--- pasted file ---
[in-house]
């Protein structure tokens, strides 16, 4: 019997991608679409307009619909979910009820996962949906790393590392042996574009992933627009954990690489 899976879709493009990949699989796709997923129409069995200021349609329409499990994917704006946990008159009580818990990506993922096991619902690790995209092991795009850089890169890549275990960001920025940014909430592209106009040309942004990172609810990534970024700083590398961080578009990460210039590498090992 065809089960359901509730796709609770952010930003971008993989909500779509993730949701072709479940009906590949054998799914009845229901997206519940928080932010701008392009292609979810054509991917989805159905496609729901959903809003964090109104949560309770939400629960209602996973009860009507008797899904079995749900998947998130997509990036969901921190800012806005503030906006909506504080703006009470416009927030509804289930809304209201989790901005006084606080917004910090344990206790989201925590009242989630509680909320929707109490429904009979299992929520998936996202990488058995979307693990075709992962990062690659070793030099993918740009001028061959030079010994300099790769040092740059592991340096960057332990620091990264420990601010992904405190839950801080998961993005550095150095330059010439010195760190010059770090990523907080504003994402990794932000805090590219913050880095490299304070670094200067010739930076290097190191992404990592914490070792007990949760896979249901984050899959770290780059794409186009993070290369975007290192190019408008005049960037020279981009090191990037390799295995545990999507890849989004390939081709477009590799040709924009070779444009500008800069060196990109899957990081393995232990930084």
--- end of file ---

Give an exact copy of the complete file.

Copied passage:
[in-house]
């Protein structure tokens, strides 16, 4: 019997991608679409307009619909979910009820996962949906790393590392042996574009992933627009954990690489 899976879709493009990949699989796709997923129409069995200021349609329409499990994917704006946990008159009580818990990506993922096991619902690790995209092991795009850089890169890549275990960001920025940014909430592209106009040309942004990172609810990534970024700083590398961080578009990460210039590498090992 065809089960359901509730796709609770952010930003971008993989909500779509993730949701072709479940009906590949054998799914009845229901997206519940928080932010701008392009292609979810054509991917989805159905496609729901959903809003964090109104949560309770939400629960209602996973009860009507008797899904079995749900998947998130997509990036969901921190800012806005503030906006909506504080703006009470416009927030509804289930809304209201989790901005006084606080917004910090344990206790989201925590009242989630509680909320929707109490429904009979299992929520998936996202990488058995979307693990075709992962990062690659070793030099993918740009001028061959030079010994300099790769040092740059592991340096960057332990620091990264420990601010992904405190839950801080998961993005550095150095330059010439010195760190010059770090990523907080504003994402990794932000805090590219913050880095490299304070670094200067010739930076290097190191992404990592914490070792007990949760896979249901984050899959770290780059794409186009993070290369975007290192190019408008005049960037020279981009090191990037390799295995545990999507890849989004390939081709477009590799040709924009070779444009500008800069060196990109899957990081393995232990930084």